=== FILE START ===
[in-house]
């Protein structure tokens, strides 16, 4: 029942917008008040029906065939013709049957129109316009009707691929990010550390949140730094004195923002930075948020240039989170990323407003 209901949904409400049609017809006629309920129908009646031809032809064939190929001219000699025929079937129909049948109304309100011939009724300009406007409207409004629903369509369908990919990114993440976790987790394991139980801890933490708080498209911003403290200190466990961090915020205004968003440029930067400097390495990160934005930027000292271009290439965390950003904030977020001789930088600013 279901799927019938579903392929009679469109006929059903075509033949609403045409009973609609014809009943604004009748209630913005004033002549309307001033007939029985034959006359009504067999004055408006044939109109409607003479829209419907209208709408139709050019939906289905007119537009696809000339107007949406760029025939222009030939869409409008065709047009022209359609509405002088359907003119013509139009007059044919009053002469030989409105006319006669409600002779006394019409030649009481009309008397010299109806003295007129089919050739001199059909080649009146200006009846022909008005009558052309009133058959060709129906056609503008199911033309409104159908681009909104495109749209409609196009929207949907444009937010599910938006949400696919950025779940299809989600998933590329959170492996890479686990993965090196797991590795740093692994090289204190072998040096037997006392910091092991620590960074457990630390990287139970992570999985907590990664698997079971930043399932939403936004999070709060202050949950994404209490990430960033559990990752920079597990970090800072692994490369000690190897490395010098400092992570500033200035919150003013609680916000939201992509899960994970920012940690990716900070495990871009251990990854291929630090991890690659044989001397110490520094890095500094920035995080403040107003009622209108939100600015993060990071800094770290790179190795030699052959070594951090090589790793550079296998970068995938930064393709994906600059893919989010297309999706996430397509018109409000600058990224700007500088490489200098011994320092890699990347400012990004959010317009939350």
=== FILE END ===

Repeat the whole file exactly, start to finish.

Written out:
[in-house]
């Protein structure tokens, strides 16, 4: 029942917008008040029906065939013709049957129109316009009707691929990010550390949140730094004195923002930075948020240039989170990323407003 209901949904409400049609017809006629309920129908009646031809032809064939190929001219000699025929079937129909049948109304309100011939009724300009406007409207409004629903369509369908990919990114993440976790987790394991139980801890933490708080498209911003403290200190466990961090915020205004968003440029930067400097390495990160934005930027000292271009290439965390950003904030977020001789930088600013 279901799927019938579903392929009679469109006929059903075509033949609403045409009973609609014809009943604004009748209630913005004033002549309307001033007939029985034959006359009504067999004055408006044939109109409607003479829209419907209208709408139709050019939906289905007119537009696809000339107007949406760029025939222009030939869409409008065709047009022209359609509405002088359907003119013509139009007059044919009053002469030989409105006319006669409600002779006394019409030649009481009309008397010299109806003295007129089919050739001199059909080649009146200006009846022909008005009558052309009133058959060709129906056609503008199911033309409104159908681009909104495109749209409609196009929207949907444009937010599910938006949400696919950025779940299809989600998933590329959170492996890479686990993965090196797991590795740093692994090289204190072998040096037997006392910091092991620590960074457990630390990287139970992570999985907590990664698997079971930043399932939403936004999070709060202050949950994404209490990430960033559990990752920079597990970090800072692994490369000690190897490395010098400092992570500033200035919150003013609680916000939201992509899960994970920012940690990716900070495990871009251990990854291929630090991890690659044989001397110490520094890095500094920035995080403040107003009622209108939100600015993060990071800094770290790179190795030699052959070594951090090589790793550079296998970068995938930064393709994906600059893919989010297309999706996430397509018109409000600058990224700007500088490489200098011994320092890699990347400012990004959010317009939350």